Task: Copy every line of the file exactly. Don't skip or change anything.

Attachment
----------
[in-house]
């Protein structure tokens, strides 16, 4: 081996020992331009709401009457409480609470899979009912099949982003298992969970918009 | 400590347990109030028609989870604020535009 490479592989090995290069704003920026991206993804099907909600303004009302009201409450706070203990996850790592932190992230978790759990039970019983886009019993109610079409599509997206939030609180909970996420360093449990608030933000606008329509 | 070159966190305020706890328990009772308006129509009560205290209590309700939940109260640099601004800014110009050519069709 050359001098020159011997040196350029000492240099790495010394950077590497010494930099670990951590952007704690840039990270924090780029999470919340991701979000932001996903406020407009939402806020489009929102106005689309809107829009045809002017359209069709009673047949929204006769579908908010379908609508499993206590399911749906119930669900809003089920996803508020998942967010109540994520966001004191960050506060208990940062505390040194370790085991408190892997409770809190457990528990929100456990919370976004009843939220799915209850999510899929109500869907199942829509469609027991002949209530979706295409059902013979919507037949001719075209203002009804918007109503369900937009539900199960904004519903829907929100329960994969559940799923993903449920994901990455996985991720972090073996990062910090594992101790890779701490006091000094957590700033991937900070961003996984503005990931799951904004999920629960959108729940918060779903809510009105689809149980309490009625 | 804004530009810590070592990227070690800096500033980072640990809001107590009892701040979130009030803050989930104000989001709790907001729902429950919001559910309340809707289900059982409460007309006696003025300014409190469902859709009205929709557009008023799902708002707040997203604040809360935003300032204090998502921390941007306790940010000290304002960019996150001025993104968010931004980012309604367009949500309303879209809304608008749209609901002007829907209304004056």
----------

[in-house]
């Protein structure tokens, strides 16, 4: 081996020992331009709401009457409480609470899979009912099949982003298992969970918009 | 400590347990109030028609989870604020535009 490479592989090995290069704003920026991206993804099907909600303004009302009201409450706070203990996850790592932190992230978790759990039970019983886009019993109610079409599509997206939030609180909970996420360093449990608030933000606008329509 | 070159966190305020706890328990009772308006129509009560205290209590309700939940109260640099601004800014110009050519069709 050359001098020159011997040196350029000492240099790495010394950077590497010494930099670990951590952007704690840039990270924090780029999470919340991701979000932001996903406020407009939402806020489009929102106005689309809107829009045809002017359209069709009673047949929204006769579908908010379908609508499993206590399911749906119930669900809003089920996803508020998942967010109540994520966001004191960050506060208990940062505390040194370790085991408190892997409770809190457990528990929100456990919370976004009843939220799915209850999510899929109500869907199942829509469609027991002949209530979706295409059902013979919507037949001719075209203002009804918007109503369900937009539900199960904004519903829907929100329960994969559940799923993903449920994901990455996985991720972090073996990062910090594992101790890779701490006091000094957590700033991937900070961003996984503005990931799951904004999920629960959108729940918060779903809510009105689809149980309490009625 | 804004530009810590070592990227070690800096500033980072640990809001107590009892701040979130009030803050989930104000989001709790907001729902429950919001559910309340809707289900059982409460007309006696003025300014409190469902859709009205929709557009008023799902708002707040997203604040809360935003300032204090998502921390941007306790940010000290304002960019996150001025993104968010931004980012309604367009949500309303879209809304608008749209609901002007829907209304004056």